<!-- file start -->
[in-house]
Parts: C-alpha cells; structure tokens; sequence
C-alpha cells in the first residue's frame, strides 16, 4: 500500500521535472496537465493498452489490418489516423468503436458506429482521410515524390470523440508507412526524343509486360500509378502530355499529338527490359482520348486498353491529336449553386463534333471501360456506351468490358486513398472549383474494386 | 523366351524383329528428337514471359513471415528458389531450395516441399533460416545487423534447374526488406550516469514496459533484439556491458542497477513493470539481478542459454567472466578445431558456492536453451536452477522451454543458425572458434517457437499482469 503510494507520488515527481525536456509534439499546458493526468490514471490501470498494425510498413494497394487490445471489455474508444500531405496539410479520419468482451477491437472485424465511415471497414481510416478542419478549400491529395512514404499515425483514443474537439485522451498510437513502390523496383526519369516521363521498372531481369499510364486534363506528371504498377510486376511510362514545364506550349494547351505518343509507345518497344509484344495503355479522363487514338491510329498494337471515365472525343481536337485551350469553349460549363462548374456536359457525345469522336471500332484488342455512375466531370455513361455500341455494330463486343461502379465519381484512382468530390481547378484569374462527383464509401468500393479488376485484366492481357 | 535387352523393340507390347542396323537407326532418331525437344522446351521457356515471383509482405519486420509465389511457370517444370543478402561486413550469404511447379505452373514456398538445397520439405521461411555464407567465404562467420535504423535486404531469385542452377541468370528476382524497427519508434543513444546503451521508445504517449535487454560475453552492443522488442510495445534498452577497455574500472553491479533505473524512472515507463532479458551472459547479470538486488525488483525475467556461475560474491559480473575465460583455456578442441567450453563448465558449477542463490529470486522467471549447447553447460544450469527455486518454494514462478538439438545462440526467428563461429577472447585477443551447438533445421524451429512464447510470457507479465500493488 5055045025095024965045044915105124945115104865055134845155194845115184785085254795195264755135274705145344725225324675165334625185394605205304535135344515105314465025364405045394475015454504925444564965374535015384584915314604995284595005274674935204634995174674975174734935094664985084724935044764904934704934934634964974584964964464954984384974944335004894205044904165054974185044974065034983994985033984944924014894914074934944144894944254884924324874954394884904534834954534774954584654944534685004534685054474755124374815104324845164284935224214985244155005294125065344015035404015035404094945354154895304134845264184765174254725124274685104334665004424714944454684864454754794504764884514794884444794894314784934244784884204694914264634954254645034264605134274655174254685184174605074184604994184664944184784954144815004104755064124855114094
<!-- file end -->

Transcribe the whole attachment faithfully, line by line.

[in-house]
Parts: C-alpha cells; structure tokens; sequence
C-alpha cells in the first residue's frame, strides 16, 4: 500500500521535472496537465493498452489490418489516423468503436458506429482521410515524390470523440508507412526524343509486360500509378502530355499529338527490359482520348486498353491529336449553386463534333471501360456506351468490358486513398472549383474494386 | 523366351524383329528428337514471359513471415528458389531450395516441399533460416545487423534447374526488406550516469514496459533484439556491458542497477513493470539481478542459454567472466578445431558456492536453451536452477522451454543458425572458434517457437499482469 503510494507520488515527481525536456509534439499546458493526468490514471490501470498494425510498413494497394487490445471489455474508444500531405496539410479520419468482451477491437472485424465511415471497414481510416478542419478549400491529395512514404499515425483514443474537439485522451498510437513502390523496383526519369516521363521498372531481369499510364486534363506528371504498377510486376511510362514545364506550349494547351505518343509507345518497344509484344495503355479522363487514338491510329498494337471515365472525343481536337485551350469553349460549363462548374456536359457525345469522336471500332484488342455512375466531370455513361455500341455494330463486343461502379465519381484512382468530390481547378484569374462527383464509401468500393479488376485484366492481357 | 535387352523393340507390347542396323537407326532418331525437344522446351521457356515471383509482405519486420509465389511457370517444370543478402561486413550469404511447379505452373514456398538445397520439405521461411555464407567465404562467420535504423535486404531469385542452377541468370528476382524497427519508434543513444546503451521508445504517449535487454560475453552492443522488442510495445534498452577497455574500472553491479533505473524512472515507463532479458551472459547479470538486488525488483525475467556461475560474491559480473575465460583455456578442441567450453563448465558449477542463490529470486522467471549447447553447460544450469527455486518454494514462478538439438545462440526467428563461429577472447585477443551447438533445421524451429512464447510470457507479465500493488 5055045025095024965045044915105124945115104865055134845155194845115184785085254795195264755135274705145344725225324675165334625185394605205304535135344515105314465025364405045394475015454504925444564965374535015384584915314604995284595005274674935204634995174674975174734935094664985084724935044764904934704934934634964974584964964464954984384974944335004894205044904165054974185044974065034983994985033984944924014894914074934944144894944254884924324874954394884904534834954534774954584654944534685004534685054474755124374815104324845164284935224214985244155005294125065344015035404015035404094945354154895304134845264184765174254725124274685104334665004424714944454684864454754794504764884514794884444794894314784934244784884204694914264634954254645034264605134274655174254685184174605074184604994184664944184784954144815004104755064124855114094